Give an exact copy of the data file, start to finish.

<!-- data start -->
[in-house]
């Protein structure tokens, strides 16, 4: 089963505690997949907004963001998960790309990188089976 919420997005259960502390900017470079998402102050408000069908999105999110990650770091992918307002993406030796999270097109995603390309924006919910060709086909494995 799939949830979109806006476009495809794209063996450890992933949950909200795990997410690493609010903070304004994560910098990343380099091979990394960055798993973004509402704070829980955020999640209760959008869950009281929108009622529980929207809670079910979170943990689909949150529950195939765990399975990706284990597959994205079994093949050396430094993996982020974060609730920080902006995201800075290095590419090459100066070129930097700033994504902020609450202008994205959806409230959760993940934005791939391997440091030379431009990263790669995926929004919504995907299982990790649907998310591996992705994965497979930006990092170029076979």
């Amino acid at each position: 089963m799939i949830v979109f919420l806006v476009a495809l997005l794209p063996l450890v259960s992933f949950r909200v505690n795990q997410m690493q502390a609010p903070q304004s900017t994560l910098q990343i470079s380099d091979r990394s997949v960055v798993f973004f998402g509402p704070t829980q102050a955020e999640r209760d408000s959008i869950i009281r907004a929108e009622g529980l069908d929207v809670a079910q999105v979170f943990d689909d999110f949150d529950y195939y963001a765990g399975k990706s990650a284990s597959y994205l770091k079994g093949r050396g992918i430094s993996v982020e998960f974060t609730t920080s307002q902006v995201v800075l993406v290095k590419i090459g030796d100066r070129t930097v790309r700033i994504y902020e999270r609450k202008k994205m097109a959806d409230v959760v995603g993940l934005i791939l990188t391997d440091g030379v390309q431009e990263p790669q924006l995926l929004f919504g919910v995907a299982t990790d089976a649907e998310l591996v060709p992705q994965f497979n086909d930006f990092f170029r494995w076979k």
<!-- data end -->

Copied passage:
[in-house]
């Protein structure tokens, strides 16, 4: 089963505690997949907004963001998960790309990188089976 919420997005259960502390900017470079998402102050408000069908999105999110990650770091992918307002993406030796999270097109995603390309924006919910060709086909494995 799939949830979109806006476009495809794209063996450890992933949950909200795990997410690493609010903070304004994560910098990343380099091979990394960055798993973004509402704070829980955020999640209760959008869950009281929108009622529980929207809670079910979170943990689909949150529950195939765990399975990706284990597959994205079994093949050396430094993996982020974060609730920080902006995201800075290095590419090459100066070129930097700033994504902020609450202008994205959806409230959760993940934005791939391997440091030379431009990263790669995926929004919504995907299982990790649907998310591996992705994965497979930006990092170029076979």
């Amino acid at each position: 089963m799939i949830v979109f919420l806006v476009a495809l997005l794209p063996l450890v259960s992933f949950r909200v505690n795990q997410m690493q502390a609010p903070q304004s900017t994560l910098q990343i470079s380099d091979r990394s997949v960055v798993f973004f998402g509402p704070t829980q102050a955020e999640r209760d408000s959008i869950i009281r907004a929108e009622g529980l069908d929207v809670a079910q999105v979170f943990d689909d999110f949150d529950y195939y963001a765990g399975k990706s990650a284990s597959y994205l770091k079994g093949r050396g992918i430094s993996v982020e998960f974060t609730t920080s307002q902006v995201v800075l993406v290095k590419i090459g030796d100066r070129t930097v790309r700033i994504y902020e999270r609450k202008k994205m097109a959806d409230v959760v995603g993940l934005i791939l990188t391997d440091g030379v390309q431009e990263p790669q924006l995926l929004f919504g919910v995907a299982t990790d089976a649907e998310l591996v060709p992705q994965f497979n086909d930006f990092f170029r494995w076979k």